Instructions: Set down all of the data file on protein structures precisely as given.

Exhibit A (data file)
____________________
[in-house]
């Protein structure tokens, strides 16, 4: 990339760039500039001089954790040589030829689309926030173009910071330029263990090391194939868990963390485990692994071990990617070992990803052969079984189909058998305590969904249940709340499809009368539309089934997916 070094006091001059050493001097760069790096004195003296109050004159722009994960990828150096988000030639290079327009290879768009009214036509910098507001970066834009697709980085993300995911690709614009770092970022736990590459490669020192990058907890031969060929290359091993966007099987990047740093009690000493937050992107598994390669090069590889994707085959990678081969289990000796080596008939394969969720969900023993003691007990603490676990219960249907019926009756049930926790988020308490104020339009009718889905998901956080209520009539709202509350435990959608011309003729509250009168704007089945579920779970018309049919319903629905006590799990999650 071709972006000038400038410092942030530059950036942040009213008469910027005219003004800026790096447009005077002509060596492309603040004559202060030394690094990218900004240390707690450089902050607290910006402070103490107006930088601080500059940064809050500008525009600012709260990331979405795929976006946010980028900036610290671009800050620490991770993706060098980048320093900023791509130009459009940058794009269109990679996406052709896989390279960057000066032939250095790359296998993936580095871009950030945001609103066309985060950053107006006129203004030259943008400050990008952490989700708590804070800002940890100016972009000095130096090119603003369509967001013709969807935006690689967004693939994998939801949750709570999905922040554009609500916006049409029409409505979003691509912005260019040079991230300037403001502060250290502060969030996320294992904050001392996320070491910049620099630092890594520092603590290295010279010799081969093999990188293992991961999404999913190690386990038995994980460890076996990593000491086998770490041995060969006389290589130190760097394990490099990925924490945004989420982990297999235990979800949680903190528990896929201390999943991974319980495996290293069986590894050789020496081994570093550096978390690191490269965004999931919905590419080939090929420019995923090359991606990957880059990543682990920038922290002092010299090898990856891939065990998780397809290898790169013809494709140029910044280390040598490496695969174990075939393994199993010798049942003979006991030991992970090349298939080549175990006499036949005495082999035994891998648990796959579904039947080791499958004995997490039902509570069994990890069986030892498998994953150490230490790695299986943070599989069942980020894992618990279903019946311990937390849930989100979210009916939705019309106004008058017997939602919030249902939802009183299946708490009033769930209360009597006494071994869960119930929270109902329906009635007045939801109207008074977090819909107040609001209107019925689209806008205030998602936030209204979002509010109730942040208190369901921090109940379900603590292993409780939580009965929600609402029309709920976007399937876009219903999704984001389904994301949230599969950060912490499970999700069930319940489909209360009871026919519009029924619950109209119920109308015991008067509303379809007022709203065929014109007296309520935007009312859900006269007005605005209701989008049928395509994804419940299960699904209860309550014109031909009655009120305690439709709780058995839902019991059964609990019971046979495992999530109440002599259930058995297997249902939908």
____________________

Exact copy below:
[in-house]
């Protein structure tokens, strides 16, 4: 990339760039500039001089954790040589030829689309926030173009910071330029263990090391194939868990963390485990692994071990990617070992990803052969079984189909058998305590969904249940709340499809009368539309089934997916 070094006091001059050493001097760069790096004195003296109050004159722009994960990828150096988000030639290079327009290879768009009214036509910098507001970066834009697709980085993300995911690709614009770092970022736990590459490669020192990058907890031969060929290359091993966007099987990047740093009690000493937050992107598994390669090069590889994707085959990678081969289990000796080596008939394969969720969900023993003691007990603490676990219960249907019926009756049930926790988020308490104020339009009718889905998901956080209520009539709202509350435990959608011309003729509250009168704007089945579920779970018309049919319903629905006590799990999650 071709972006000038400038410092942030530059950036942040009213008469910027005219003004800026790096447009005077002509060596492309603040004559202060030394690094990218900004240390707690450089902050607290910006402070103490107006930088601080500059940064809050500008525009600012709260990331979405795929976006946010980028900036610290671009800050620490991770993706060098980048320093900023791509130009459009940058794009269109990679996406052709896989390279960057000066032939250095790359296998993936580095871009950030945001609103066309985060950053107006006129203004030259943008400050990008952490989700708590804070800002940890100016972009000095130096090119603003369509967001013709969807935006690689967004693939994998939801949750709570999905922040554009609500916006049409029409409505979003691509912005260019040079991230300037403001502060250290502060969030996320294992904050001392996320070491910049620099630092890594520092603590290295010279010799081969093999990188293992991961999404999913190690386990038995994980460890076996990593000491086998770490041995060969006389290589130190760097394990490099990925924490945004989420982990297999235990979800949680903190528990896929201390999943991974319980495996290293069986590894050789020496081994570093550096978390690191490269965004999931919905590419080939090929420019995923090359991606990957880059990543682990920038922290002092010299090898990856891939065990998780397809290898790169013809494709140029910044280390040598490496695969174990075939393994199993010798049942003979006991030991992970090349298939080549175990006499036949005495082999035994891998648990796959579904039947080791499958004995997490039902509570069994990890069986030892498998994953150490230490790695299986943070599989069942980020894992618990279903019946311990937390849930989100979210009916939705019309106004008058017997939602919030249902939802009183299946708490009033769930209360009597006494071994869960119930929270109902329906009635007045939801109207008074977090819909107040609001209107019925689209806008205030998602936030209204979002509010109730942040208190369901921090109940379900603590292993409780939580009965929600609402029309709920976007399937876009219903999704984001389904994301949230599969950060912490499970999700069930319940489909209360009871026919519009029924619950109209119920109308015991008067509303379809007022709203065929014109007296309520935007009312859900006269007005605005209701989008049928395509994804419940299960699904209860309550014109031909009655009120305690439709709780058995839902019991059964609990019971046979495992999530109440002599259930058995297997249902939908």